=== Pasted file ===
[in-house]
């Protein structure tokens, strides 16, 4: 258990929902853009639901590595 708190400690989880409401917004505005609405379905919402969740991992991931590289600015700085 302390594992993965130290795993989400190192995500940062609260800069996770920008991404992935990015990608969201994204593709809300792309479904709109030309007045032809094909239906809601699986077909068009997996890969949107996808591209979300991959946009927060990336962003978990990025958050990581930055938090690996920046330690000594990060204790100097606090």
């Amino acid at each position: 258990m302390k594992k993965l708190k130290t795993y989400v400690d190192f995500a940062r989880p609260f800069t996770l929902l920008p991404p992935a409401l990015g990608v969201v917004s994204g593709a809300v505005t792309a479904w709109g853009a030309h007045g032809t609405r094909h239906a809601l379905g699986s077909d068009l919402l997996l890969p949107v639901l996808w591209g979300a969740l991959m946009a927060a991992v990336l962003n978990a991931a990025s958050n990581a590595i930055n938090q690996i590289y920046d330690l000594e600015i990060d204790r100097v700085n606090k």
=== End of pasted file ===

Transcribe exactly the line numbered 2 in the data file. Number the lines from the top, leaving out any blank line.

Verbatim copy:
């Protein structure tokens, strides 16, 4: 258990929902853009639901590595 708190400690989880409401917004505005609405379905919402969740991992991931590289600015700085 302390594992993965130290795993989400190192995500940062609260800069996770920008991404992935990015990608969201994204593709809300792309479904709109030309007045032809094909239906809601699986077909068009997996890969949107996808591209979300991959946009927060990336962003978990990025958050990581930055938090690996920046330690000594990060204790100097606090």